Royal decrees issued to help Saudis cope with VAT, price rises

Updated 07 January 2018
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Royal decrees issued to help Saudis cope with VAT, price rises

JEDDAH: The Saudi government on Saturday introduced measures to help citizens adjust to the new 5-percent value-added tax (VAT) and a hike in fuel and electricity prices.
The royal decrees include a financial support package to help citizens adjust to economic reforms.
The package includes citizens working in the state’s civilian and military sectors, as well as pensioners and students. It covers housing, education, health care and a rise in salaries.
For the next 12 months, Saudi civilian and military workers will see their salaries rise by SR1,000 ($267), while welfare recipients and pensioners will get an extra SR500 monthly for the rest of the year.
For one year, the state will also bear VAT for citizens using private health care and education.
Students in public universities will receive a 10-percent rise in their monthly allowances to help them cope with VAT.
The government supports Saudi students in public universities with a monthly allowance of $200-$300.
Students depend on these allowances for their study commitments, transportation, housing and personal needs.
Soldiers on the Kingdom’s southern border will get a one-time bonus of SR5,000. Also, first-time home buyers will have the VAT paid by the state — not exceeding in value SR850,000 — on the purchase.
The Kingdom is moving to reduce its reliance on oil, which is the biggest source of state revenue.
On the impact of these decrees, social media became a space for virtual celebration through which Saudis expressed their joy at the decision they described as generous.
Last year, the Ministry of Commerce and Investment claimed that the Kingdom’s recent economic reforms have seen the country ranked 10th in a report on the World Bank’s Minority Protection Index.
The World Bank Group report said the Kingdom is among the top 20 reformist countries in the world, and the second among the top high-income countries in the G-20 countries in terms of implementing reforms to improve the business climate.
 


Saudi films soar at Golden Falcon film awards

Updated 19 April 2018
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Saudi films soar at Golden Falcon film awards

  • Winners of first Golden Falcon award will travel to the Netherlands to study filmmaking techniques
  • Film screenings have been revived in KSA as part of wide-ranging social and economic reforms encouraged by Crown Prince Mohammed bin Salman 

RIYADH: Saudi films have won awards at an international film festival organized by the Netherlands to coincide with the return of cinema to the Kingdom.

The first Golden Falcon Film Festival awards drew Saudi actors, filmmakers and cinema-lovers to the Netherlands embassy in Riyadh on Wednesday.

More than 30 shortlisted Saudi films were shown at the maiden festival on Tuesday and Wednesday.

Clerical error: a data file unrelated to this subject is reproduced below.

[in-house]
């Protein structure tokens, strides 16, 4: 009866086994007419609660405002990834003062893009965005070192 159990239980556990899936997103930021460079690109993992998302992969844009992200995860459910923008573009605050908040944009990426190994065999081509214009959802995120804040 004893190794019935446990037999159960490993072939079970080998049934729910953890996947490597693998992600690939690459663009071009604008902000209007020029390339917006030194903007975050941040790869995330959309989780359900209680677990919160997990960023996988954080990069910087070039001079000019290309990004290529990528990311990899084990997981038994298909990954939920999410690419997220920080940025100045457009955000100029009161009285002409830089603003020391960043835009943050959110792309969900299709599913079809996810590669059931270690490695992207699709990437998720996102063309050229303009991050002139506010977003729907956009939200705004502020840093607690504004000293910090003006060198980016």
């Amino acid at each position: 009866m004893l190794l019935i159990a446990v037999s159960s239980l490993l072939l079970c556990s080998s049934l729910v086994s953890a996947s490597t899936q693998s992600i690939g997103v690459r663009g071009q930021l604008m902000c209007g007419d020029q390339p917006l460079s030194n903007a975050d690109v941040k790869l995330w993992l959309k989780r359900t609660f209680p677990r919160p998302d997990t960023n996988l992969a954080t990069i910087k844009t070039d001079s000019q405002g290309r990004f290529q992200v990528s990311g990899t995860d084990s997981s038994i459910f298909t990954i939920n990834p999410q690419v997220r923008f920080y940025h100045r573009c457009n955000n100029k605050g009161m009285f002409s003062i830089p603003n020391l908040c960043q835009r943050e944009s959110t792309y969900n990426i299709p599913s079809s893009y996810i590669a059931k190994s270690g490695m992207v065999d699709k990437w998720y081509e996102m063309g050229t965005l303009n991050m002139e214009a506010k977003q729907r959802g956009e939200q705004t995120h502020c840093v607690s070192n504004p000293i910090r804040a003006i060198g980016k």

Nine films were nominated, with three each in the best film, best script and best director categories. Overall winners were chosen by an international jury headed by Dutch filmmaker Hans Treffers.

Best movie award went to “Mazban.” The other two films nominated in the category were “Tongue” and “Building 20.”

“The Poetess,” “Matour” and “Atoor” were nominated in the best director category with “Atoor” bagging the award.

“Departures,” “Atoor” and “The Remaining” were nominated in the best script category with “Departures” winning the award.

Besides the Golden Falcon trophy, the winners will travel to the Netherlands to study filmmaking techniques.

Joost Reintjes, the Netherlands ambassador in Riyadh, told Arab News: “We are proud to organize the first Golden Falcon Film Festival here to promote filmmaking in the Kingdom and provide a platform for young Saudi filmmakers to show what they have to offer.”

Film screenings — banned in Saudi Arabia in the 1980s following religious changes in the Kingdom — have been revived as part of wide-ranging social and economic reforms encouraged by Crown Prince Mohammed bin Salman. 

The return of cinema was heralded with a film screening on Wednesday at a newly built theater at the King Abdullah Financial District (KAFD) in Riyadh. 

Commenting on the lifting of the 35-year ban, Reintjes told Arab News: “That’s Vision 2030 — it is good sign to diversify and develop.

“Although the cinemas in the Kingdom have only been restarted now, Saudi filmmaking has already made a name for itself on the world stage.

“The Saudi film industry will grow very fast. The level of talent is high,” he said.

Mohammed Al-Qass, lead actor from “Departure,” said: “We have been working for this day for years. 

“Saudis with a thirst for cinema were traveling outside the country — now they can enjoy and share the experience in their homeland.” 

Mohammed Khawajah, a Saudi filmmaker and adviser for the film festival, told Arab News: “The idea for this festival came last year when the lifting of the cinema ban was being discussed.

“The Netherlands embassy had this idea about nine months ago; we sat together and planned the whole festival, which was carried out successfully, with hundreds of people enjoying Saudi films.

“We will improve with our next festival, which will have more fun and entertainment,” he said.